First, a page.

NUTRITION
October 23, 2014

Restaurants Cut Calories; Diners Win

Restaurant chains have been introducing lower-calorie items. This could help diners keep weight off.

Eating out is getting a little easier on the waistline as restaurants are cutting calories on some of their menu items. No, an extra-large fries with cheese is not on the list of calorie-lowered foods.

Researchers at Johns Hopkins Bloomberg School of Public Health analyzed almost 20,000 menu items from 66 of the 100 largest restaurant chains in the US in 2012 and 2013, including Chipotle, Wendy’s, and Applebee’s.

The study found that menu items introduced in 2013 had 12 percent fewer calories than menu items in 2012. The greatest decrease was seen in new items on children’s menus with a 20 percent drop in calories.

Choosing restaurant items that contain 60 fewer calories would result in a savings of over 15,000 calories or the equivalent of about four pounds per year.

Newly-introduced food and beverage items at restaurants contained 60 fewer calories on average than traditional menu choices. While 60 calories might not seem like a lot, those calories can add up to progress in the fight against obesity, especially considering the fact that a third of children and adults eat at a fast food restaurant daily.

“If the average number of calories consumed at each visit was reduced by approximately 60 calories — the average decline we observed in newly introduced menus in our study — the impact on obesity could be significant,” Sara N. Bleich, lead author of the study said In a statement.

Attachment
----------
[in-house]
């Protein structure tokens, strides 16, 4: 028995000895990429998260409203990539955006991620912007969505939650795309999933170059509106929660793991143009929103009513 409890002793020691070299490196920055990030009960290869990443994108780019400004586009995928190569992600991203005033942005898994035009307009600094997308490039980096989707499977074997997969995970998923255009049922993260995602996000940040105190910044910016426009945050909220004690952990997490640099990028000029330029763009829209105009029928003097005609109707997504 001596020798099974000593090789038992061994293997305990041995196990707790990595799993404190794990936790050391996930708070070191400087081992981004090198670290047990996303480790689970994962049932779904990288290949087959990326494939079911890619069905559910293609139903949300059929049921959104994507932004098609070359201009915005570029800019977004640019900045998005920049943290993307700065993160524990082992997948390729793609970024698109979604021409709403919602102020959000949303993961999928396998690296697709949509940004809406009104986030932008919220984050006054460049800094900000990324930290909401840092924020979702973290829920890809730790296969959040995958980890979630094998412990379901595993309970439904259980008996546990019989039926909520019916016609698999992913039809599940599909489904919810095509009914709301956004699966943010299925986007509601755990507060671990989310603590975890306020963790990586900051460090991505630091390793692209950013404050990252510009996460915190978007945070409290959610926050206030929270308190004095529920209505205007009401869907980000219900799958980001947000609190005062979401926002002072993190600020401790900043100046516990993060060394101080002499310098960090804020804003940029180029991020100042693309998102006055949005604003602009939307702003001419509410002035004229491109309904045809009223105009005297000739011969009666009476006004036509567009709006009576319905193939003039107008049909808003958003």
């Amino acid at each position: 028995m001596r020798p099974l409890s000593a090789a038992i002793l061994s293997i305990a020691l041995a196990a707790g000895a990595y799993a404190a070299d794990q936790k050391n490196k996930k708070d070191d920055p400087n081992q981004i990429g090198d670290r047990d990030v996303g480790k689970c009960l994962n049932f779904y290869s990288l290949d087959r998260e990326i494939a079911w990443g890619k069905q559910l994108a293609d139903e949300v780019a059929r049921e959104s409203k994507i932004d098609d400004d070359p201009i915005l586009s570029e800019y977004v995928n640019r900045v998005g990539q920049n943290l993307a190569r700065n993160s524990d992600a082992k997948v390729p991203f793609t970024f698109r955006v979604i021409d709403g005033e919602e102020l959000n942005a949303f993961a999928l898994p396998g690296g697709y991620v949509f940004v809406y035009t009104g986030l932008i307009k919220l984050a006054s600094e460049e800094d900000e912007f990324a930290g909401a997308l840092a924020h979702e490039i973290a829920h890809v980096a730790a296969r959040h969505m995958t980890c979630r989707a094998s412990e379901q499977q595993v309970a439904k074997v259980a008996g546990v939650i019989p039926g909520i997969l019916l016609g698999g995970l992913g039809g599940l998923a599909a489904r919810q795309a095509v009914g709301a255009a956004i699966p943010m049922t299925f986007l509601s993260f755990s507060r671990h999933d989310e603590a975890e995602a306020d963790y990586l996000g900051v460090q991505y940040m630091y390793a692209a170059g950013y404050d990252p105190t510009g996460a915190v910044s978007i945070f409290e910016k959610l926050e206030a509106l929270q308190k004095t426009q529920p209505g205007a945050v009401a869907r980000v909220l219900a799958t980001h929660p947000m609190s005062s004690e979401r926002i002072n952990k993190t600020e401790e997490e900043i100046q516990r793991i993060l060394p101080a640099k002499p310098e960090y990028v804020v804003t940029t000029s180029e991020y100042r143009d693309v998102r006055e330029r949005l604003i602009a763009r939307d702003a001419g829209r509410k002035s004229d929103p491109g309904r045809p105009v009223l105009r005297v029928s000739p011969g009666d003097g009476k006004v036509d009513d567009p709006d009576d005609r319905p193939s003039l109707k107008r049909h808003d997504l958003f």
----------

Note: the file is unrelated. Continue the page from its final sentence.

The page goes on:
According to the National Restaurant Association, Americans eat out an average of four to five times a week. Restaurant meals contain about 200 more calories than meals eaten at home. A person who eats out five times a week would consume 52,000 more calories a year compared to eating at home. Choosing restaurant items that contain 60 fewer calories would result in a savings of over 15,000 calories, the equivalent of about four pounds per year.

The study authors noted that the new lower-calorie menu items were usually found in the categories of main courses, children’s menus, and beverages. However, most restaurants weren’t toying with their signature dishes such as high-calorie hamburgers or pizzas. The new, lower-calorie items tended to be items like sandwiches and salads.

“You can't prohibit people from eating fast food, but offering consumers lower calorie options at chain restaurants may help reduce caloric intake without asking the individual to change their behavior — a very difficult thing to do,” Bleich, an associate professor in the Department of Health Policy and Management at the Bloomberg School, said.

Federal menu-labeling provisions outlined in the 2010 Affordable Care Act (ACA) are not yet in effect, so this voluntary action to offer lower calorie menu options may indicate a trend toward increasing the transparency of nutritional information, which could have a significant impact on obesity and the public's health, Bleich explained.

It’s likely that restaurant chains are reducing menu calories in anticipation of the calorie shock consumers will experience when the federal requirement that calories be posted alongside prices on menus becomes effective.

With this good news about restaurant items, comes a word of caution: Restaurant meals are still quite high in calories as well as sodium and fat, particularly compared to home-cooked meals. Shaving off 60 calories by no means turns a restaurant meal into a healthy meal, but it helps.

The study was published in the American Journal of Preventive Medicine.

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